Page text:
With most arbitration decisions virtually bulletproof on appeal, one must ask why the NFL’s track record is so abysmal. First, the NFL’s arbitration proceedings are governed by its Collective Bargaining Agreement (CBA) with the NFL Players Association. In the CBA, the Players Association agreed that Commissioner Goodell, who is an NFL employee, could arbitrate all disputes. One can debate whether this concession by the players was a stroke of genius or an act of lunacy, but the result of this decision is clear – whenever an arbitration decision is rendered, the player can argue that the arbitrator is demonstrably biased. And on its surface that argument has merit; after all, the NFL paid Mr Goodell $44m last year. Consequently, every NFL arbitration comes to federal court already on unsteady ground. This is not true of arbitration decisions rendered in commercial disputes. No business would allow the chief executive officer for the opposing party to arbitrate a dispute. This is why most arbitrations are handled by companies that specialise in providing arbitration services (such as JAMS, AAA and CPR).
Second, in addition to the appearance of impropriety, NFL arbitrations differ from commercial arbitrations because, at their heart, they are labour disputes. In labour disputes, the ‘law of the shop’ applies. As the United States Supreme Court explained in United Steelworkers of America vs. Warrior & Gulf Navigation, “the labour arbitrator’s source of law is not confined to the express provisions of the contract, as the industrial common law – the practices of the industry and the shop – is equally a part of the collective bargaining agreement although not expressed in it”. This means that in labour disputes the arbitrator cannot simply rely on the terms of the parties’ agreement. The arbitrator must consider the historical practice of the industry. ‘Law of the shop’ has been the basis for federal courts to overturn the last four arbitration decisions that NFL players have appealed. In each case, the player successfully argued that the discipline imposed by the arbitrator was not consistent with the NFL’s past practices. By contrast, in commercial disputes, ‘law of the shop’ does not apply. And it is much more difficult to argue that an arbitrator misread a 20-page contract than it is to claim that the arbitrator failed to consider the unwritten practices of a 100-year old industry.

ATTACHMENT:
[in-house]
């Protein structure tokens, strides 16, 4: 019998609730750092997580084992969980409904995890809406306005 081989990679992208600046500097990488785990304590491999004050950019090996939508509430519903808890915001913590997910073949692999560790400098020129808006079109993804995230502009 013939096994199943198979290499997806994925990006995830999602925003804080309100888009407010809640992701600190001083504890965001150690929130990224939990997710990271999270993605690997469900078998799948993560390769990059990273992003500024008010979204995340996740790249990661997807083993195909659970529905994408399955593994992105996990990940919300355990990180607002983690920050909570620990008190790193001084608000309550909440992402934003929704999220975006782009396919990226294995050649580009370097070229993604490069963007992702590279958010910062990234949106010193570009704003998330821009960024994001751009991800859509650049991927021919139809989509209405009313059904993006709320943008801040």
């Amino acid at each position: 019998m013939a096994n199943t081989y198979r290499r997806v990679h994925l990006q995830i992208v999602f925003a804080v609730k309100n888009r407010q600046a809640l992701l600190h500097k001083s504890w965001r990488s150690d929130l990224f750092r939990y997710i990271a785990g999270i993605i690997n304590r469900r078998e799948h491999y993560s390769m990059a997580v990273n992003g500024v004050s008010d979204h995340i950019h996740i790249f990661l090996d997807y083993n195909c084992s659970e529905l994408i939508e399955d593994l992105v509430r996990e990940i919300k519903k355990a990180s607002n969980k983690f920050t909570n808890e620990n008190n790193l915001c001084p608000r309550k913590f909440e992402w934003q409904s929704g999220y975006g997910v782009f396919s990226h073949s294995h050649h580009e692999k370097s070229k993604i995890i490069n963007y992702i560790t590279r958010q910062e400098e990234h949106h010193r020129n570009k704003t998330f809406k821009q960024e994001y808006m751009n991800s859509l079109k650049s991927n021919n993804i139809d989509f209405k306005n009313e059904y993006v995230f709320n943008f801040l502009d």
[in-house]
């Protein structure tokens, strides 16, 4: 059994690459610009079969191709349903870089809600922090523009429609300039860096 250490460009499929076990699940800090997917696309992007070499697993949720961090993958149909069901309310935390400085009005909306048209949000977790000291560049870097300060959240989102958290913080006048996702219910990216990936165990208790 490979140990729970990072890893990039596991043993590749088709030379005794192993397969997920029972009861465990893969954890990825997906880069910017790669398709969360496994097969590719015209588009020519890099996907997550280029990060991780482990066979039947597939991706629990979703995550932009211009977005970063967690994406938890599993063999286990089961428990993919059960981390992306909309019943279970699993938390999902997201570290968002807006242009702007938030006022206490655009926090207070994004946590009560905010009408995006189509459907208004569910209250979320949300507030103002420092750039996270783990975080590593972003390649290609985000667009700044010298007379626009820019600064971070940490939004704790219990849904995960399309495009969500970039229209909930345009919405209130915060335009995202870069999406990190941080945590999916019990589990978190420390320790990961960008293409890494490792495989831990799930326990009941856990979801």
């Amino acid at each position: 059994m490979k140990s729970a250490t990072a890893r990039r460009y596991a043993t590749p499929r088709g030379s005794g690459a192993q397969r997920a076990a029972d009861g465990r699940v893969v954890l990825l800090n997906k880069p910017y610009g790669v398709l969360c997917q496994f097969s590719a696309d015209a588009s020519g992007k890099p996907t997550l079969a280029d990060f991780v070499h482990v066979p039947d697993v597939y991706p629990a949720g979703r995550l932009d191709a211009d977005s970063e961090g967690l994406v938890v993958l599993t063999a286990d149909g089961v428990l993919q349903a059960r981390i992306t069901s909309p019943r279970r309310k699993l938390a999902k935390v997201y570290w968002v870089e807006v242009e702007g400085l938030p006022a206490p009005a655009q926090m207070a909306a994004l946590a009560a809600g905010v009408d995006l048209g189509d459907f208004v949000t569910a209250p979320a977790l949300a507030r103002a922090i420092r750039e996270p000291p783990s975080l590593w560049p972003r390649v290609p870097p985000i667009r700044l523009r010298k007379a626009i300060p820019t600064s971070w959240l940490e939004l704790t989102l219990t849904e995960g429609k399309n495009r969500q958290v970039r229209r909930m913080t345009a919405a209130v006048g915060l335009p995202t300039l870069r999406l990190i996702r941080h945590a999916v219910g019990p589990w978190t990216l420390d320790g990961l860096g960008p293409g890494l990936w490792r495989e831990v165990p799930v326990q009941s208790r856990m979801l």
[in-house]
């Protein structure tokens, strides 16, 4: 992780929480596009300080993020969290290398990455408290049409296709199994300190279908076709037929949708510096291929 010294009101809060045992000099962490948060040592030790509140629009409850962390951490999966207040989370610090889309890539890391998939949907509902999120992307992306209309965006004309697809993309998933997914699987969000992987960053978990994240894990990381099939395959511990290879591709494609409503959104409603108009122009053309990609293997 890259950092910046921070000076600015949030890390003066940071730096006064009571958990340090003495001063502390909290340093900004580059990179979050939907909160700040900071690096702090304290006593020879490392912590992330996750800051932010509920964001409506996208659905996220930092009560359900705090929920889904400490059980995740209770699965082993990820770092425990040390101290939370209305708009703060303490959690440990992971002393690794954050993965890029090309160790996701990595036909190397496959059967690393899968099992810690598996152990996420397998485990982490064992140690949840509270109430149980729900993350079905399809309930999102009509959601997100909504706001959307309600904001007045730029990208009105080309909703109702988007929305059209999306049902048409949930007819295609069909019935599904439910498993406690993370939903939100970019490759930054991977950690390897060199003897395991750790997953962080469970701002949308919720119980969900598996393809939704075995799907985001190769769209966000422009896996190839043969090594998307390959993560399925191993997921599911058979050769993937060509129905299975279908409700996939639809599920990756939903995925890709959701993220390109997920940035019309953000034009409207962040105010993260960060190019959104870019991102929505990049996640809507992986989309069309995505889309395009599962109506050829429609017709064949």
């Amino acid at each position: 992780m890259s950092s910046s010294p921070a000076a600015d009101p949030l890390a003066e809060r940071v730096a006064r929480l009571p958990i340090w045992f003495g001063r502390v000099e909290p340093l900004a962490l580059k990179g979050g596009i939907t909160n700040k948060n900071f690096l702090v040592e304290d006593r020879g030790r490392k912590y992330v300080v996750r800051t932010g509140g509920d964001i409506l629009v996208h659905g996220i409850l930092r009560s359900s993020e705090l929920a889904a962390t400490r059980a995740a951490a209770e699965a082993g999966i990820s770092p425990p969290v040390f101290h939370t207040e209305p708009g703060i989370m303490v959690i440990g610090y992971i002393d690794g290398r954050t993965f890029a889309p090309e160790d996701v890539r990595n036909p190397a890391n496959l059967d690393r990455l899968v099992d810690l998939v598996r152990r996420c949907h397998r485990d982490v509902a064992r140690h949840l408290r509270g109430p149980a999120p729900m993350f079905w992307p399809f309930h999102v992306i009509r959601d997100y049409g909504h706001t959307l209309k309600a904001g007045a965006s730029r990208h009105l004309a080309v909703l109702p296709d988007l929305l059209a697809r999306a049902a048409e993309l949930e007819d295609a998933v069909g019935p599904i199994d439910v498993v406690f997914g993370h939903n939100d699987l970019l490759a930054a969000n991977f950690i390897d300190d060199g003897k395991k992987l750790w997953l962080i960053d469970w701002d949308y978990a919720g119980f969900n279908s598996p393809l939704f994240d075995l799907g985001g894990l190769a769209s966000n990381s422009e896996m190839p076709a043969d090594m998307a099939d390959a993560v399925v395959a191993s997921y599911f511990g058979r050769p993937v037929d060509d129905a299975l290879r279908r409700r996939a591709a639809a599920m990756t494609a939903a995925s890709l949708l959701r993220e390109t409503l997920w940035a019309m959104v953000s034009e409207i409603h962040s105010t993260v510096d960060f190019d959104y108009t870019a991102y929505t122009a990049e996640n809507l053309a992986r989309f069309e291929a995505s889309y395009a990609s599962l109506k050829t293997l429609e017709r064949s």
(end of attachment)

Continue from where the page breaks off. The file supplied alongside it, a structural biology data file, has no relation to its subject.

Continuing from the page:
While all businesses should take note that federal district courts have overturned four high-profile arbitration decisions, it is clear that these decisions are limited to their unique facts. Businesses big and small can continue to rely on arbitrators to be the final decision maker in their disputes. And those arbitration decisions will be upheld on appeal at a rate near 90 percent. Arbitration awards issued by neutral arbitrators in business disputes are still as bulletproof as ever. The most publicised decisions in this area are anomalies – not precedent.
Gregory B. Collins
Kercsmar & Feltus PLLC
T: + 1 (480) 990 6214